Odd job title alert: The National Aeronautics and Space Administration (NASA) is now on the hunt for a planetary protection officer (PPO). What is this, you ask? Well, in a nutshell, the person who takes on the role of PPO basically becomes Will Smith in the blockbuster film, Independence Day—and he or she will be tasked with protecting the planet from space invaders … just kidding! The PPO will be protecting Earth from tiny microbes that are brought back from space—not as exciting as the title implies.
According to the job description, “The Planetary Protection Officer (PPO) is responsible for the leadership of NASA’s planetary protection capability, maintenance of planetary protection policies, and oversight of their implementation by NASAs space flight missions.”
While this is a full-time job, it’s only a part-time position. Meaning, the person who is hired as a PPO will serve for 3 years, with the possibility of a 2-year extension. The compensation ranges from $124,406 to $187,000 annually. Like most jobs with NASA, the ideal candidate should have a wealth of knowledge related to physical science and/or related engineering science, such as mechanics, dynamics, properties of materials, and electronics.
With that being said, you’d expect a person like Sheldon from The Big Bang Theory to be the ideal candidate, but as it turns out, a 9-year-old boy seems to be the perfect fit. ABC News recently interviewed Jack, a 9-year-old alien enthusiast from New Jersey. Jack had heard that NASA was looking for a planet protector and assumed that had meant someone who was willing to fight aliens. So, naturally, Jack sent NASA a letter applying for the position.
The letter reads, in part: “I may be nine but I think I would be fit for the job. One of the reasons is my sister says I am an alien also, I have seen almost all the space and alien movies I can see. I have also seen the show Marvel Agents of Shield and hope to see the movie Men in Black. I am great at video games. I am young, so I can learn to think like an alien.” Jack signed his letter as being the Guardian of the Galaxy.
Jack’s father wrote an e-mail to NASA explaining that “Jack, of course, is pretty sure he’ll get the job … I’m trying to manage expectations with the hope he might receive a response letter in the mail.” And, of course, NASA was quick to respond.
In the letter, NASA gently let the youngster down by informing him that the position does not, in fact, fight aliens, but helps the planet by protecting it from space microbes. James L. Green, PhD, wrote to Jack, “We are always looking for bright future scientists and engineers to help us, so I hope you will study hard and do well in school. We hope to see you here at NASA one of these days!” NASA also made sure to call Jack and thank him for applying. Jack told ABC News, “I feel like—I am the only one who really wants a job at NASA this young.” But he’s actually not alone.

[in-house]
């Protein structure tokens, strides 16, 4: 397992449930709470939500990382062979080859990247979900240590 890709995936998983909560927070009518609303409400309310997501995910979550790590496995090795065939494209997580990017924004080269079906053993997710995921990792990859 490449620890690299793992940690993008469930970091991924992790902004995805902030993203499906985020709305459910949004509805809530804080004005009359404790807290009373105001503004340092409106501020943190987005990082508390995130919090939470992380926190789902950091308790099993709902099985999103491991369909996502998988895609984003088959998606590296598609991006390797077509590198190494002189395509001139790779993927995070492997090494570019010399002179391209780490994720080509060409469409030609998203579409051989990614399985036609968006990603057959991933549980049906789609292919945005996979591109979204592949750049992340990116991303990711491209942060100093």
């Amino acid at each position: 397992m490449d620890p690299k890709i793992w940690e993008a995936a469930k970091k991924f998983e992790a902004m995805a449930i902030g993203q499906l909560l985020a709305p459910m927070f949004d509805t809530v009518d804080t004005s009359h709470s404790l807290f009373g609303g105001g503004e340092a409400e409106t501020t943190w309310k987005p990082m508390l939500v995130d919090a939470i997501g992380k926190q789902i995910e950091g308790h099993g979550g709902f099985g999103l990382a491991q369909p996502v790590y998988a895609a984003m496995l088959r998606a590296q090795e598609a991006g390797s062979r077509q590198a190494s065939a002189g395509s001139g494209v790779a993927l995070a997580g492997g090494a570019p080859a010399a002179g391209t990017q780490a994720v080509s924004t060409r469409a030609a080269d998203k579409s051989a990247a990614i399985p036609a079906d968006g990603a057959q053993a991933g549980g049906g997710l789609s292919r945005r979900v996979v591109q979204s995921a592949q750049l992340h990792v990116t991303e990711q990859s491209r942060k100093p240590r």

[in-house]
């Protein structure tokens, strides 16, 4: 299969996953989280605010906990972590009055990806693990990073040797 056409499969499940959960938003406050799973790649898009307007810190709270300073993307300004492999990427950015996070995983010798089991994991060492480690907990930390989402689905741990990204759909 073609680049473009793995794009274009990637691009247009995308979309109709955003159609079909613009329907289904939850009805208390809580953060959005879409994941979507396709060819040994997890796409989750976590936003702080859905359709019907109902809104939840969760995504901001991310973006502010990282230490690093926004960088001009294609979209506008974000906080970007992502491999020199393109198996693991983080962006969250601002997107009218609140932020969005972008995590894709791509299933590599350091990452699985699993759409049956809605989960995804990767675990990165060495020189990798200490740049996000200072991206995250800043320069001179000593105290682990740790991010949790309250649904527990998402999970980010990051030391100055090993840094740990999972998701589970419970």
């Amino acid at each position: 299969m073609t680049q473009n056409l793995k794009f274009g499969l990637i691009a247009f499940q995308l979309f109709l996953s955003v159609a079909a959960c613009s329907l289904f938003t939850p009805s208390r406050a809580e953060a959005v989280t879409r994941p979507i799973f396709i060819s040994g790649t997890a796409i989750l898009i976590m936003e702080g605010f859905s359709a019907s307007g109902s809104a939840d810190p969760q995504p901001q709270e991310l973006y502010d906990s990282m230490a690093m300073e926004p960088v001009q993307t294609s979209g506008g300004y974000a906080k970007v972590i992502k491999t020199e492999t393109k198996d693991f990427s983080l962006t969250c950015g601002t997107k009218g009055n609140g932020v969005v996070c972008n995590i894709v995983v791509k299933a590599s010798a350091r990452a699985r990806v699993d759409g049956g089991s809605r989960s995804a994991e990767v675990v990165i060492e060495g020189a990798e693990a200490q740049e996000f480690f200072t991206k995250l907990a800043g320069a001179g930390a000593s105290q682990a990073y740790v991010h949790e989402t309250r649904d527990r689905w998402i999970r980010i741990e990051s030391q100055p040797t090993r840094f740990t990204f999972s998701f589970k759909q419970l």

According to a NASA statement, the PPO position has been in place since the 1960s and garners a lot of interest from the scientific community. “Although the Planetary Protection Officer position may not be in real-life what the title conjures up, it does play an important role in promoting the responsible exploration of our solar system by preventing microbial contamination of other planets and our own.”
If you’re struggling to find talent, take a look at your job titles. If you can spruce them up to make them sound more interesting, you may be able to attract more talent. And, who knows, maybe one day HR professionals will be known as Human and Extraterrestrial Resources.
|Melissa Blazejak is a Senior Web Content Editor at BLR. She has written articles for HR.BLR.com and the HR Daily Advisor websites and is responsible for the day-to-day management of HR.BLR.com and HRLaws.com. She has been at BLR since 2014. She graduated with a BA of Science, specializing in Communication, from Eastern Connecticut State University in 2008. Most recently, she graduated in 2014 with a MS of Educational Technology.|